These data raise the question whether wild-type RAS patients receiving anti-EGFR therapy who do not develop skin toxicity should receive a dose escalation to induce skin toxicity or whether treatment should be discontinued. Further prospective data are needed to establish the clinical value of skin toxicity as a predictive biomarker.

2.2.2 EGFR gene copy number

EGFR is localized on chromosome 7p11.2 which exhibits DNA copy number gain in approximately 35% of colorectal cancers [65]. Based on this observation, EGFR gene copy number has been investigated as a predictive biomarker for anti-EGFR therapy in multiple post hoc analyses. Study results have been aggregated in three meta-analyses [66-68], which broadly concurred in identifying gain of EGFR gene copy number as associated with improved outcomes among patients receiving cetuximab or panitumumab treatment. This association was found to be retained in subgroup analyses for patients with KRAS wild-type tumors, with one meta-analysis suggesting that this difference was not present in patients with KRAS mutated tumors [69]. However, the methodologies and criteria used for scoring increased EGFR gene copy number were highly inconsistent across different studies, and more research is required to clarify the predictive potential of this biomarker.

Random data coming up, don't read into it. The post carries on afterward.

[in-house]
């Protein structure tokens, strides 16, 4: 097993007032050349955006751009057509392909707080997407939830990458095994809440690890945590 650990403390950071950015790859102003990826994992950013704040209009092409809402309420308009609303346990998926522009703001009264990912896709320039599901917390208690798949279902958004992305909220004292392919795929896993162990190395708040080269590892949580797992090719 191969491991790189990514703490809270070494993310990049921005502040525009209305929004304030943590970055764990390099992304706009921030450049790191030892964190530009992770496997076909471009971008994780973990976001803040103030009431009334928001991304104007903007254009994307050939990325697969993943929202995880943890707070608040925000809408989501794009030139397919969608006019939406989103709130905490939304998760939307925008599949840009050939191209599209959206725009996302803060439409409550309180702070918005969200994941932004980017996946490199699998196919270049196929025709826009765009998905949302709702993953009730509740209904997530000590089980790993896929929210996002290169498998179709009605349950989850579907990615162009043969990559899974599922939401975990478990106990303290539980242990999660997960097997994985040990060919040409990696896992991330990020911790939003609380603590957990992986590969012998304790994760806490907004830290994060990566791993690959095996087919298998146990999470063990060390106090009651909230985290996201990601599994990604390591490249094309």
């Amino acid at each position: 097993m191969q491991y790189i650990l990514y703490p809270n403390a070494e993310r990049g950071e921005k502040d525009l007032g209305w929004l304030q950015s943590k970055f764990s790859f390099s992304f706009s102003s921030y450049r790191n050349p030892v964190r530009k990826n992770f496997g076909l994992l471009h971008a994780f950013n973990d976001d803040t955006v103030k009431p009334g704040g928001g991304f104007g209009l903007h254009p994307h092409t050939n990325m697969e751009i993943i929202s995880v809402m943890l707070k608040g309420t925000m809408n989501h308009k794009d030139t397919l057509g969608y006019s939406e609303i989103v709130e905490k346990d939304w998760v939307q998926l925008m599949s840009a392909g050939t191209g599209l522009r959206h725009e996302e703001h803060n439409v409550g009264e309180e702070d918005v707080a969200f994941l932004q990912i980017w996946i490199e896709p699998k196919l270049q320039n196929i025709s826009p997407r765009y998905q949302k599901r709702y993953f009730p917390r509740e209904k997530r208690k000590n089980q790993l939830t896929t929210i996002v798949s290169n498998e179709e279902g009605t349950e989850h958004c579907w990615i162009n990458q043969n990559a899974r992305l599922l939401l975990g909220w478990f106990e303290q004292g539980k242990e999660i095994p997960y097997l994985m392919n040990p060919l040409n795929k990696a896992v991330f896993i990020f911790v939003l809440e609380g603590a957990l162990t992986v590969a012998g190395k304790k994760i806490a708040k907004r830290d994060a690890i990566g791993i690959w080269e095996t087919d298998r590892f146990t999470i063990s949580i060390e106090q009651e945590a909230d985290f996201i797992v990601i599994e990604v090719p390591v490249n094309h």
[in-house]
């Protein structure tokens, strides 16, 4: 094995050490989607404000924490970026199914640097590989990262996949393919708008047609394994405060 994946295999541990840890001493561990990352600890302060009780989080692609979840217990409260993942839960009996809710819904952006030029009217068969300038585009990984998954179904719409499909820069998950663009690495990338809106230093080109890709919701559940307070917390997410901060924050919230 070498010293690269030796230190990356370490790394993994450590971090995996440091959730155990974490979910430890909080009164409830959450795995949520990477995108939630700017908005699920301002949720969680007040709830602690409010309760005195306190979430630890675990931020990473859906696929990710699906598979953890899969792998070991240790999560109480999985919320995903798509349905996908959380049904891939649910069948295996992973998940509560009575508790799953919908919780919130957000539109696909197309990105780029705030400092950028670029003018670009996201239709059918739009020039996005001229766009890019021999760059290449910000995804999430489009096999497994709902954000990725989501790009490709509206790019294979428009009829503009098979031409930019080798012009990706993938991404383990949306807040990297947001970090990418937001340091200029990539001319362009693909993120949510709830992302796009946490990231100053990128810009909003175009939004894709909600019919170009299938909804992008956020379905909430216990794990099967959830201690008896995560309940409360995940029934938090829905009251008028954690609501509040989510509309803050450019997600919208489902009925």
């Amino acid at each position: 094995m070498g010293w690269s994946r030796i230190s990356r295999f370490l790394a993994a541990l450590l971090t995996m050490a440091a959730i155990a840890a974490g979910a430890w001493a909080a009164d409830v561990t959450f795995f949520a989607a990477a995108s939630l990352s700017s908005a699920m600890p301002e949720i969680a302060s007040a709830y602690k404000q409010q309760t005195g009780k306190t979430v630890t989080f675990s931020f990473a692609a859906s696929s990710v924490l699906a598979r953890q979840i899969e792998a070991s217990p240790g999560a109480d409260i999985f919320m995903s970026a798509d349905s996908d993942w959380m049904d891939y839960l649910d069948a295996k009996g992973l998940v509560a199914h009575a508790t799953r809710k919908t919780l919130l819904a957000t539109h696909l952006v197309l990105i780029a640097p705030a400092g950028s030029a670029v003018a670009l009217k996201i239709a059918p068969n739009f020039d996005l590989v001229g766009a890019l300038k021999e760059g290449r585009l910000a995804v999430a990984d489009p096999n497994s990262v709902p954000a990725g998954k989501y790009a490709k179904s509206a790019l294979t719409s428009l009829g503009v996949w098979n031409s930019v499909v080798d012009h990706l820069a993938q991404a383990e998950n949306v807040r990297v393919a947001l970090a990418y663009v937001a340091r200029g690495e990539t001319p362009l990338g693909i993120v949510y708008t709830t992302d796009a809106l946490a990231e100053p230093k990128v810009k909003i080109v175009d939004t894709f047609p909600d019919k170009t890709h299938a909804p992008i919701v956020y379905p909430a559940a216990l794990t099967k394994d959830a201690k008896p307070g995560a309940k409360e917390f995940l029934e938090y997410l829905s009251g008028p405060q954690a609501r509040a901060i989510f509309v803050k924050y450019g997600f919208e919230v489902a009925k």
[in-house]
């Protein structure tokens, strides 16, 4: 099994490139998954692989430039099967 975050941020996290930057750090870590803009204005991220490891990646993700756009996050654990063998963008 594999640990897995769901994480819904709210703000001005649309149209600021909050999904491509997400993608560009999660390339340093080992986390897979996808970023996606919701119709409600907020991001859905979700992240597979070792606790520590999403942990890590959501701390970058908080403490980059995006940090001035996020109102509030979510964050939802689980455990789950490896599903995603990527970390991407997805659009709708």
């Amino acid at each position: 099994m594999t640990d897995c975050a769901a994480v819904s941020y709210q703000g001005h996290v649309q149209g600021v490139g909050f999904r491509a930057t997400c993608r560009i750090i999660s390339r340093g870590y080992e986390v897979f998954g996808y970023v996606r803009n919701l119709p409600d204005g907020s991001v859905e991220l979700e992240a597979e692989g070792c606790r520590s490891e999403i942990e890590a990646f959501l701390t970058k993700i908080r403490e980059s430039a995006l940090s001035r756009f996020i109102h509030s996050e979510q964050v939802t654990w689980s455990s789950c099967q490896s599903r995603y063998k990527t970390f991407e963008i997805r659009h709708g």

2.2.3 Amphiregulin (AREG) and epiregulin (EREG) expression

The EGFR ligands AREG and EREG are overexpressed in colorectal cancer at both the mRNA and protein levels [70, 71], and suppression of AREG or EREG gene expression reduces the therapeutic efficacy of cetuximab in tumor cell lines [72]. Accordingly, multiple studies have found evidence that the extent of expression of these ligands is related to efficacy of anti-EGFR therapy [71, 73, 74, 75, 76, 77, 78, 79].